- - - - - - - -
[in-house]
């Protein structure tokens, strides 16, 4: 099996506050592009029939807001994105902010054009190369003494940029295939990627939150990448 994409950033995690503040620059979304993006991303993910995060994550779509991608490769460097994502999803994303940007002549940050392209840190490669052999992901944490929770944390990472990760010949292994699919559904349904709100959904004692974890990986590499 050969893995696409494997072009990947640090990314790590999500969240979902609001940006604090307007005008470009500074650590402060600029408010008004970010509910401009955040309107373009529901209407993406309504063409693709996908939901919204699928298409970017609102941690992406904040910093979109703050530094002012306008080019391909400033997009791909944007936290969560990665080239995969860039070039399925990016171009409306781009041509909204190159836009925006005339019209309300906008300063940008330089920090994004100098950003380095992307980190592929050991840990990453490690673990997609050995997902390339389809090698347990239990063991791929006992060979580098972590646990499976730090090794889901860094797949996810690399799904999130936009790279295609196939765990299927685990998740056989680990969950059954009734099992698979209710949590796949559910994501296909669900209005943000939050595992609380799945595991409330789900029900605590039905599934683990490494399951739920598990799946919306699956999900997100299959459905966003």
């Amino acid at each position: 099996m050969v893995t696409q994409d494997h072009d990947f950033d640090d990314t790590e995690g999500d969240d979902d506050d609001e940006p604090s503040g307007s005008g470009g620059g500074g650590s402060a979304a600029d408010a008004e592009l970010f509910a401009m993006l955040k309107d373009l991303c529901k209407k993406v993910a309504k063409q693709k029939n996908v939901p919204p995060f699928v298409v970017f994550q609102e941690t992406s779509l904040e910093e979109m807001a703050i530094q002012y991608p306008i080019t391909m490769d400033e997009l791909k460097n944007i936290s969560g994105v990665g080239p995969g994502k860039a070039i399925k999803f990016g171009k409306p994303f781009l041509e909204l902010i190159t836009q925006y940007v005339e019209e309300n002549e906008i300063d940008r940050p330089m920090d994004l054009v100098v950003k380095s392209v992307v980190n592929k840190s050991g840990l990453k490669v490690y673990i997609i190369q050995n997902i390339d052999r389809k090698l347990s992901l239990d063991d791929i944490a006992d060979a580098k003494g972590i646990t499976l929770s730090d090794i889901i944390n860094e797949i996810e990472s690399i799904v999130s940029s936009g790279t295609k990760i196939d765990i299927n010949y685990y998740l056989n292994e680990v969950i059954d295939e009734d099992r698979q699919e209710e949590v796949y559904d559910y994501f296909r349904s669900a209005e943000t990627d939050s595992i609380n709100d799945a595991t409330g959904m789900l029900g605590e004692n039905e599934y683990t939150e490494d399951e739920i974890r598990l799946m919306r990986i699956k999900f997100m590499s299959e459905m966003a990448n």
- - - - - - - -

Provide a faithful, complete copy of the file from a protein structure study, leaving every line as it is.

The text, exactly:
[in-house]
């Protein structure tokens, strides 16, 4: 099996506050592009029939807001994105902010054009190369003494940029295939990627939150990448 994409950033995690503040620059979304993006991303993910995060994550779509991608490769460097994502999803994303940007002549940050392209840190490669052999992901944490929770944390990472990760010949292994699919559904349904709100959904004692974890990986590499 050969893995696409494997072009990947640090990314790590999500969240979902609001940006604090307007005008470009500074650590402060600029408010008004970010509910401009955040309107373009529901209407993406309504063409693709996908939901919204699928298409970017609102941690992406904040910093979109703050530094002012306008080019391909400033997009791909944007936290969560990665080239995969860039070039399925990016171009409306781009041509909204190159836009925006005339019209309300906008300063940008330089920090994004100098950003380095992307980190592929050991840990990453490690673990997609050995997902390339389809090698347990239990063991791929006992060979580098972590646990499976730090090794889901860094797949996810690399799904999130936009790279295609196939765990299927685990998740056989680990969950059954009734099992698979209710949590796949559910994501296909669900209005943000939050595992609380799945595991409330789900029900605590039905599934683990490494399951739920598990799946919306699956999900997100299959459905966003």
């Amino acid at each position: 099996m050969v893995t696409q994409d494997h072009d990947f950033d640090d990314t790590e995690g999500d969240d979902d506050d609001e940006p604090s503040g307007s005008g470009g620059g500074g650590s402060a979304a600029d408010a008004e592009l970010f509910a401009m993006l955040k309107d373009l991303c529901k209407k993406v993910a309504k063409q693709k029939n996908v939901p919204p995060f699928v298409v970017f994550q609102e941690t992406s779509l904040e910093e979109m807001a703050i530094q002012y991608p306008i080019t391909m490769d400033e997009l791909k460097n944007i936290s969560g994105v990665g080239p995969g994502k860039a070039i399925k999803f990016g171009k409306p994303f781009l041509e909204l902010i190159t836009q925006y940007v005339e019209e309300n002549e906008i300063d940008r940050p330089m920090d994004l054009v100098v950003k380095s392209v992307v980190n592929k840190s050991g840990l990453k490669v490690y673990i997609i190369q050995n997902i390339d052999r389809k090698l347990s992901l239990d063991d791929i944490a006992d060979a580098k003494g972590i646990t499976l929770s730090d090794i889901i944390n860094e797949i996810e990472s690399i799904v999130s940029s936009g790279t295609k990760i196939d765990i299927n010949y685990y998740l056989n292994e680990v969950i059954d295939e009734d099992r698979q699919e209710e949590v796949y559904d559910y994501f296909r349904s669900a209005e943000t990627d939050s595992i609380n709100d799945a595991t409330g959904m789900l029900g605590e004692n039905e599934y683990t939150e490494d399951e739920i974890r598990l799946m919306r990986i699956k999900f997100m590499s299959e459905m966003a990448n």